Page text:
There needs to be more interaction between transmission anddistribution system operators to increase rooftop solar and distributedgeneration resources onto the grid, a PJMInterconnection LLC panel said.
Grid modernization was a key topic at PJM's Focus onDistributed Energy Resources symposium held on Sept. 21 in Chicago. As moredistributed generation resources, such as energy storage and rooftop solar, getdeployed, the National Renewable Energy Laboratory, or NREL, expects changes inhow transmission and distributing operating systems interact.
A rooftop solar resource interconnects and provides data tothe distribution system operator that may not get communicated up totransmission system operators.
"[A]s soon as we get significant amounts of thesetechnologies deployed, they can help the big bulk transmission-leveloperations, but the interconnections between distribution and transmissionoperations to really enable that full capability have not really been developedand operated in a way," NREL's Ben Kroposki, director of NREL's PowerSystems Engineering Center, said during the second panel of the symposium.
The laboratory, which is funded by the U.S. Department ofEnergy, is studying various architectures of what the grid could look like, sothat the bulk power transmission system, the distribution system andcustomer-sited resources can be integrated in a few months, Kroposki added.NREL is working on projects to link transmission and distribution operations.Linking the systems would help share grid-level information about reliabilityand any market and pricing signals, Kroposki said.
The information is valuable for companies that need to makestrategic investment decisions in distributed generation projects over a longertime horizon, PJM's Denise Foster, who is vice president of state and memberservices, said while moderating the panel.
Part of the reason for the disconnect between thetransmission and distribution systems is because of fundamental differences.
"At the bulk-power level, the transmission systemoperator owns no assets. They own computers and so forth, but they do not ownany wires or power supply. At the distribution level, the utility owns wiresand — those that are not in regional and RTO markets — they own wires and powersupply," David Owens, executive vice president of business operations andregulatory affairs at the Edison Electric Institute, said on the panel.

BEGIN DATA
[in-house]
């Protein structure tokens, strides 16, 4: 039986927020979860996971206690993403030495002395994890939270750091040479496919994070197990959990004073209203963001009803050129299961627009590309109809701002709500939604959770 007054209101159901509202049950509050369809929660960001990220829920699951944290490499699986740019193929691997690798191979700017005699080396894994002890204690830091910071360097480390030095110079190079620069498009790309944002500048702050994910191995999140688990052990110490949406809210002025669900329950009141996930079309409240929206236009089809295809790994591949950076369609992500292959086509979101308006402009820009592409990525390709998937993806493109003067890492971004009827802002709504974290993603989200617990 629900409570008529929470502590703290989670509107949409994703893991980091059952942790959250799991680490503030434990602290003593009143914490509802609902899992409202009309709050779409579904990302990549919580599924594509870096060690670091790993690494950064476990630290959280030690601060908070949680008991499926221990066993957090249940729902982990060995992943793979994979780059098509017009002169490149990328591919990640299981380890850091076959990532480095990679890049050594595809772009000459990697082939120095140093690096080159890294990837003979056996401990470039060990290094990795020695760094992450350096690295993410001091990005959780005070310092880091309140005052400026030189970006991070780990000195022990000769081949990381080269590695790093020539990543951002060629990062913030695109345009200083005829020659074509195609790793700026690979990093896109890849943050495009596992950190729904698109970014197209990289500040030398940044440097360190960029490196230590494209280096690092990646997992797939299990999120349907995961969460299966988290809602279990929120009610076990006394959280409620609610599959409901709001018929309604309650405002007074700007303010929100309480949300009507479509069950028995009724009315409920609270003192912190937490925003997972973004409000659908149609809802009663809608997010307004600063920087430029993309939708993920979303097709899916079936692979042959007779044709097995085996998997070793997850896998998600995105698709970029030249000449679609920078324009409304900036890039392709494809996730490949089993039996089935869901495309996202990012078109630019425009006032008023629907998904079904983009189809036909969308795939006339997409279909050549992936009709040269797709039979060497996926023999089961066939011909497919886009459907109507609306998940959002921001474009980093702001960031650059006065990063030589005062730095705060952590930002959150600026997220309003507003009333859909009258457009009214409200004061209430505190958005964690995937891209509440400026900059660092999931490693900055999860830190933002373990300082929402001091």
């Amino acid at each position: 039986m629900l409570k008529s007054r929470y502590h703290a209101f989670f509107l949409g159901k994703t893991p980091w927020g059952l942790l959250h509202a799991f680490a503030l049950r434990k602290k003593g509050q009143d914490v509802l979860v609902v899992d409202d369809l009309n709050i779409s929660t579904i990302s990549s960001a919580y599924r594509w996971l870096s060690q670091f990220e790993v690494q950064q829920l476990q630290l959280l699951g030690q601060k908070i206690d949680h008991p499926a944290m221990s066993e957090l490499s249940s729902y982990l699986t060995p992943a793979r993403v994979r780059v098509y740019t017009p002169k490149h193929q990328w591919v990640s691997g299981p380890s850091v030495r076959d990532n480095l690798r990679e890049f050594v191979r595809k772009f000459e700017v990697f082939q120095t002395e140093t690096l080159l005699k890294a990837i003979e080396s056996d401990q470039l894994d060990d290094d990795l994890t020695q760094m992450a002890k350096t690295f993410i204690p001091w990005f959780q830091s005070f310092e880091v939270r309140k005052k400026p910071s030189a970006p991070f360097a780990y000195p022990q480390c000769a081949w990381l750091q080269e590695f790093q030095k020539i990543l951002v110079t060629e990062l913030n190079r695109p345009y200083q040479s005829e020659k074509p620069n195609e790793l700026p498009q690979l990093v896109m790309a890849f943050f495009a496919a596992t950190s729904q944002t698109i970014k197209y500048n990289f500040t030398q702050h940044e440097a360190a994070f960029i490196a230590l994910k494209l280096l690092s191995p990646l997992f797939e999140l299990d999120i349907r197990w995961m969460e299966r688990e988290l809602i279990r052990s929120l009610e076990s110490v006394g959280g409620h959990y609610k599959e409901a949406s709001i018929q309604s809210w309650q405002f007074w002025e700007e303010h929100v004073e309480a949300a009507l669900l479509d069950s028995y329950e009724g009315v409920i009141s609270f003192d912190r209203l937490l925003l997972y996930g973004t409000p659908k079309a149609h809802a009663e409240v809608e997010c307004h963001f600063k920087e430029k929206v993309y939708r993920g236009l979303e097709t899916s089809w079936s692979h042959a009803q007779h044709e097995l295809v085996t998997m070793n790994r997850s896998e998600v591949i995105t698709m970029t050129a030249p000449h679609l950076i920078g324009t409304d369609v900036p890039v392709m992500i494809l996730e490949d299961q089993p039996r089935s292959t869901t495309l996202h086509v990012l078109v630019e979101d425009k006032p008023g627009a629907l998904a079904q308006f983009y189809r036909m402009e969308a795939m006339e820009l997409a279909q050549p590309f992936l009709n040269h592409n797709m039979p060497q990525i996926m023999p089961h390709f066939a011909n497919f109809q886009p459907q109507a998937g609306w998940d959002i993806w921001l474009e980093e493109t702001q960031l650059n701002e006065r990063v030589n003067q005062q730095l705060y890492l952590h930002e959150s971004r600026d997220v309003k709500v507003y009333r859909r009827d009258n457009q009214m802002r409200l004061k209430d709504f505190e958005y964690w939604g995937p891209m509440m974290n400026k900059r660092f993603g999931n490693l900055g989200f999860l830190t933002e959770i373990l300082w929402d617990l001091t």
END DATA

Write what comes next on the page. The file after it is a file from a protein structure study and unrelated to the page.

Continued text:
There is also a difference in the market structure with somedistribution companies employing mesh networks, with power lines connected tomultiple power sources, while others use radial networks, a simple type of gridconnected to single power source, Owens said.
Owens suggested that moving toward "transactionalenergy," which involves peer-to-peer transactions, can help develop amarket for distributed resources, but "there has to be an integratedcommunication system and data exchange platform" first, which is notavailable right now. "We have a long way to go," he said.
Consumer advocacy groups are wary about the potential coststo ratepayers from modernizing the grid. "The one thing I know is thatutility [information technology] systems are very cumbersome and closed andexpensive to adapt," Citizens Utility Board Deputy Director Kristin Munschsaid. Munsch, who represents the ratepayers of Illinois, said the growth ofdistributed resources will require distributed system operators to manage a lotof data.
PJM, which manages the demand and supply of power crossing13 states and the District of Columbia, generated less than 1% of itsgeneration through July from solar power including distributed photovoltaicpower, according to data from PJM's Generation Attribute Tracking System, orGATS. The largest renewable resource in the region, in terms of generation,comes from wind, which produced about 2.3% of PJM's power in the first sevenmonths of this year. Though distributed generation has made a minor imprint onPJM's system mix, distributed generation has increased penetration in certainpockets of the U.S. such as in California, which legislation to advance energystorage and distributed generation.